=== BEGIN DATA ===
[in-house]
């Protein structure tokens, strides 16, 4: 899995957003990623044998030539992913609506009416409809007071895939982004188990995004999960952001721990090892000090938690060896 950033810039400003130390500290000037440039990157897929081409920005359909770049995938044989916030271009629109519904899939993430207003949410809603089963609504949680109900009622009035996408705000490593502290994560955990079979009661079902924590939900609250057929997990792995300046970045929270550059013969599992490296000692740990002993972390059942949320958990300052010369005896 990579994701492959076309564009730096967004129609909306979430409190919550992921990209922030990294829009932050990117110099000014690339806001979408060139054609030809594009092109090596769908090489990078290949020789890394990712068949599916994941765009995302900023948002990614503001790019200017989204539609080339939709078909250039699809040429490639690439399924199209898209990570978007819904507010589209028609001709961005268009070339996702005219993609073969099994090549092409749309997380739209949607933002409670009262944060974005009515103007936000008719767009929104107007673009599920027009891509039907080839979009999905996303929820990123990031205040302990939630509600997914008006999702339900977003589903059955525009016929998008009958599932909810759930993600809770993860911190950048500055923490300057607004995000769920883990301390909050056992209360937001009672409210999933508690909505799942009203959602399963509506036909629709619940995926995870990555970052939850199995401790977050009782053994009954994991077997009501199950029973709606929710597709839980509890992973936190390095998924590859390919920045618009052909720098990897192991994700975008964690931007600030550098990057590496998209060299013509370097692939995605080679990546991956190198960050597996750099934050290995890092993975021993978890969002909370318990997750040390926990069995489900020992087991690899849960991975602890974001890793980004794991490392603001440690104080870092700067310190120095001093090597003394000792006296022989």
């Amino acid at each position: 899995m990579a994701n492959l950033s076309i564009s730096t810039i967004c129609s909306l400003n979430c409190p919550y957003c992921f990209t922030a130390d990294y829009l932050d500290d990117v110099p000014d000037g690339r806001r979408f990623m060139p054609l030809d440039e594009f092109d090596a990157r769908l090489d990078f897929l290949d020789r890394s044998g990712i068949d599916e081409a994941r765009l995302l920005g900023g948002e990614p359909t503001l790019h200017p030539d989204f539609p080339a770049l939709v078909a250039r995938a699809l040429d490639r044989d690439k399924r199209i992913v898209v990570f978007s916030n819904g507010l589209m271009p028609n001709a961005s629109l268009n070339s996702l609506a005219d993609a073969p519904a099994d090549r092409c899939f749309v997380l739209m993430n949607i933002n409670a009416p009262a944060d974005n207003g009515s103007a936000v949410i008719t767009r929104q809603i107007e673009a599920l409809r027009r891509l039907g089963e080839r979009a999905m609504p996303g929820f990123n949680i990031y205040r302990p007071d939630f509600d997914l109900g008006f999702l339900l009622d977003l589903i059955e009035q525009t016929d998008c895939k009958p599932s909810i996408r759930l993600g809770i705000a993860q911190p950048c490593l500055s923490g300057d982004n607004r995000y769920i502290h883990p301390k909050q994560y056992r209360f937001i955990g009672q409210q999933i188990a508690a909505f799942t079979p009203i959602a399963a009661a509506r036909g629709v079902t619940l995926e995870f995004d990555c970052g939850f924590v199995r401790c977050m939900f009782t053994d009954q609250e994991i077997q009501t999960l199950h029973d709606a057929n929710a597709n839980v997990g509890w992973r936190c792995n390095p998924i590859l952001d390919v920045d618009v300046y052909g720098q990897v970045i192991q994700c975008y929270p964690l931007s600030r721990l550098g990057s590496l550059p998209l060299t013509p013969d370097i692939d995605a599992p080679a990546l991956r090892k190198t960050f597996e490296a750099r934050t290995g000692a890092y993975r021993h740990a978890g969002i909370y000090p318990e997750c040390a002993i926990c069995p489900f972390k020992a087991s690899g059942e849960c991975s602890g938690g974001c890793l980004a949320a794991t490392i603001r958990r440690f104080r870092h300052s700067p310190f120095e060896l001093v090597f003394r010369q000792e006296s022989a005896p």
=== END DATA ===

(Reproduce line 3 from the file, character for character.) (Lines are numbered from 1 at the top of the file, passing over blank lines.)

């Amino acid at each position: 899995m990579a994701n492959l950033s076309i564009s730096t810039i967004c129609s909306l400003n979430c409190p919550y957003c992921f990209t922030a130390d990294y829009l932050d500290d990117v110099p000014d000037g690339r806001r979408f990623m060139p054609l030809d440039e594009f092109d090596a990157r769908l090489d990078f897929l290949d020789r890394s044998g990712i068949d599916e081409a994941r765009l995302l920005g900023g948002e990614p359909t503001l790019h200017p030539d989204f539609p080339a770049l939709v078909a250039r995938a699809l040429d490639r044989d690439k399924r199209i992913v898209v990570f978007s916030n819904g507010l589209m271009p028609n001709a961005s629109l268009n070339s996702l609506a005219d993609a073969p519904a099994d090549r092409c899939f749309v997380l739209m993430n949607i933002n409670a009416p009262a944060d974005n207003g009515s103007a936000v949410i008719t767009r929104q809603i107007e673009a599920l409809r027009r891509l039907g089963e080839r979009a999905m609504p996303g929820f990123n949680i990031y205040r302990p007071d939630f509600d997914l109900g008006f999702l339900l009622d977003l589903i059955e009035q525009t016929d998008c895939k009958p599932s909810i996408r759930l993600g809770i705000a993860q911190p950048c490593l500055s923490g300057d982004n607004r995000y769920i502290h883990p301390k909050q994560y056992r209360f937001i955990g009672q409210q999933i188990a508690a909505f799942t079979p009203i959602a399963a009661a509506r036909g629709v079902t619940l995926e995870f995004d990555c970052g939850f924590v199995r401790c977050m939900f009782t053994d009954q609250e994991i077997q009501t999960l199950h029973d709606a057929n929710a597709n839980v997990g509890w992973r936190c792995n390095p998924i590859l952001d390919v920045d618009v300046y052909g720098q990897v970045i192991q994700c975008y929270p964690l931007s600030r721990l550098g990057s590496l550059p998209l060299t013509p013969d370097i692939d995605a599992p080679a990546l991956r090892k190198t960050f597996e490296a750099r934050t290995g000692a890092y993975r021993h740990a978890g969002i909370y000090p318990e997750c040390a002993i926990c069995p489900f972390k020992a087991s690899g059942e849960c991975s602890g938690g974001c890793l980004a949320a794991t490392i603001r958990r440690f104080r870092h300052s700067p310190f120095e060896l001093v090597f003394r010369q000792e006296s022989a005896p």